Seven Deadliest Web Applications | Guide & Tricks

Introduction

Information in This Chapter

• Book Overview and Key Learning Points
• Book Audience
• How This Book Is Organized
• Where to Go from Here

Pick your favorite cliche or metaphor you’ve heard regarding the Web. The aphorism might carry a generic description of Web security or generate a mental image of the threats and risks faced by and emanating from Web sites. This book attempts to cast a brighter light on the vagaries of Web security by tackling seven of the most, er, deadliest vulnerabilities that are exploited by attackers. Some of the attacks will sound very familiar. Other attacks may be unexpected, or seem uncommon simply because they aren’t on a top 10 list or don’t make headlines. Attackers often go for the lowest common denominator, which is why vulnerabilities such as cross-site scripting (XSS) and Structured Query Language (SQL) injection garner so much attention.

Determined attackers also target the logic of a particular Web site – exploits that result in significant financial gain but have neither universal applicability from the attacker’s perspective nor universal detection mechanisms for the defender.

On the Web, information equals money. Credit cards clearly have value to attackers; underground e-commerce sites have popped up that deal in stolen cards. Yet our personal information, passwords, e-mail accounts, online game accounts, all have value to the right buyer. Then consider economic espionage and state-sponsored network attacks.

It should be possible to map just about any scam, cheat, trick, ruse, and other synonyms from real-world conflict between people, companies, and countries to an attack that can be accomplished on the Web. There’s no lack of motivation for trying to gain illicit access to the wealth of information on the Web that isn’t intended to be public.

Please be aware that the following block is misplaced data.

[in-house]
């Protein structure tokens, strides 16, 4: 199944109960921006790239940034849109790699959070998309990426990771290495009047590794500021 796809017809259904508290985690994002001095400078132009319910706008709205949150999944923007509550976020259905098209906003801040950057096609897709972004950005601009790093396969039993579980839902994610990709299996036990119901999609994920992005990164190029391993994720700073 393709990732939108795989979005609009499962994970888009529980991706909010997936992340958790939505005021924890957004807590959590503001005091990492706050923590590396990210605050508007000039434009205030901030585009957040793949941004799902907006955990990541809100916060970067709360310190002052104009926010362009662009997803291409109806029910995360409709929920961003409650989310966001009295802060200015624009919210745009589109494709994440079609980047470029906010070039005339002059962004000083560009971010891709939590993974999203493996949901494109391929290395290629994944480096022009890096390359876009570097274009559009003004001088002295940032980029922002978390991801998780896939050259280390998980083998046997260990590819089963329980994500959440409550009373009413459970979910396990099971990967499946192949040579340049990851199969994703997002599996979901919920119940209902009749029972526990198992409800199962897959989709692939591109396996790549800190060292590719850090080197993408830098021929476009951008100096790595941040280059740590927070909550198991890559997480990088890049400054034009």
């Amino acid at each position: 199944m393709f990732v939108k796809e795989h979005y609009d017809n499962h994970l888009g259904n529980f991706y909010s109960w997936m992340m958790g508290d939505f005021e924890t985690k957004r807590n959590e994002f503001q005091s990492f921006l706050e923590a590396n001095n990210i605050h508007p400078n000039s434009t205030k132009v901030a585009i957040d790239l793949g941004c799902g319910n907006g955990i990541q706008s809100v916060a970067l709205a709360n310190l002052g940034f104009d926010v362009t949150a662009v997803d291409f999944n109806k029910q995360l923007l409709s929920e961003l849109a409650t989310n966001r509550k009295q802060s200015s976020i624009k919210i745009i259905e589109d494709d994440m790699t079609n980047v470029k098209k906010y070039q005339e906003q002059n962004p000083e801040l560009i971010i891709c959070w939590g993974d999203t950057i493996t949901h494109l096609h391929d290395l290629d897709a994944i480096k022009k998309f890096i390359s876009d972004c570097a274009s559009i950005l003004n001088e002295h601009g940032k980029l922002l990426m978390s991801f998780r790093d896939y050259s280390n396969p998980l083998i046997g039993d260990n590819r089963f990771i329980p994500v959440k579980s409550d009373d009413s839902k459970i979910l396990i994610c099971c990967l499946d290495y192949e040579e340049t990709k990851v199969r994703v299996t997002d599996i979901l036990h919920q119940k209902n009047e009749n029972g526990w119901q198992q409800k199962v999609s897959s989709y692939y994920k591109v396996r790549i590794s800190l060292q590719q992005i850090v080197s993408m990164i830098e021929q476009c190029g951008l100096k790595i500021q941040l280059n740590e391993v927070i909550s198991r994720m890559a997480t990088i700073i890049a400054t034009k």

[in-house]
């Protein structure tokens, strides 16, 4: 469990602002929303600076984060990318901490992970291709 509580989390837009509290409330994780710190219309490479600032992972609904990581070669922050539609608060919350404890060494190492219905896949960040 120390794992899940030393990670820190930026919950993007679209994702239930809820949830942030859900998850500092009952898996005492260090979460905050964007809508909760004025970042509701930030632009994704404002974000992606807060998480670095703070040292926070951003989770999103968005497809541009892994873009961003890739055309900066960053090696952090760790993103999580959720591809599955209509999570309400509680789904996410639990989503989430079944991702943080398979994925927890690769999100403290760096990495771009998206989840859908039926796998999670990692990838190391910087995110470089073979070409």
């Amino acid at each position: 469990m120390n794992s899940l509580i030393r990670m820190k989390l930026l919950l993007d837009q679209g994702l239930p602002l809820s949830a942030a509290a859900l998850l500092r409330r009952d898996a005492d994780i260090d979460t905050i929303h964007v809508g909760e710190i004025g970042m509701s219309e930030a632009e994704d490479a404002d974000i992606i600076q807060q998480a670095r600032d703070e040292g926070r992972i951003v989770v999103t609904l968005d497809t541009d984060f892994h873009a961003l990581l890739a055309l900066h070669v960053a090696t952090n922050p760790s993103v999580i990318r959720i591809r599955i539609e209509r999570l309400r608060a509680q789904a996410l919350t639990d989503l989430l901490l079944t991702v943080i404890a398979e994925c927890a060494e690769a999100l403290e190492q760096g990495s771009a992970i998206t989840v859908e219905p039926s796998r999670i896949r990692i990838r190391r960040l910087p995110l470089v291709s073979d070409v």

Audience

Anyone who uses the Web to check e-mail, shop, or work will benefit from knowing how the personal information on those sites might be compromised or even how familiar sites can harbor malicious content. Although most security relies on the site’s developers, consumers of Web applications can follow safe browsing practices to help protect their data.

Web application developers and security professionals will benefit from the technical details and methodology behind the Web attacks covered in this book. The first step to creating a more secure Web site is understanding the threats and risks of insecure code. Also, the chapters dive into countermeasures that can be applied to a site regardless of the programming language or technologies underpinning it.

Executive level management will benefit from understanding the threats to a Web site, and in many cases, how a simple attack – requiring nothing more than a Web browser – can severely impact a site. It should also illustrate that even though many attacks are simple to execute, good countermeasures require time and resources to implement properly. These points should provide strong arguments for allocating funding and resources to a site’s security to protect the wealth of information that Web sites manage.

This book assumes some basic familiarity with the Web. Web security attacks manipulate HTTP traffic to inject payloads or take advantage of deficiencies in the protocol. They also require understanding HTML to manipulate forms or inject code that puts the browser at the mercy of the attacker. This isn’t a prerequisite for understanding the broad strokes of an attack or learning how attackers compromise a site.

For example, it’s good to know that HTTP uses port 80 by default for unencrypted traffic and port 443 for traffic encrypted with the Secure Sockets Layer (SSL). Sites use the https:// to designate SSL connections. Additional details are necessary for developers and security professionals who wish to venture deeper into the methodology of attacks and defense.

Readers already familiar with basic Web concepts can skip the next two sections.

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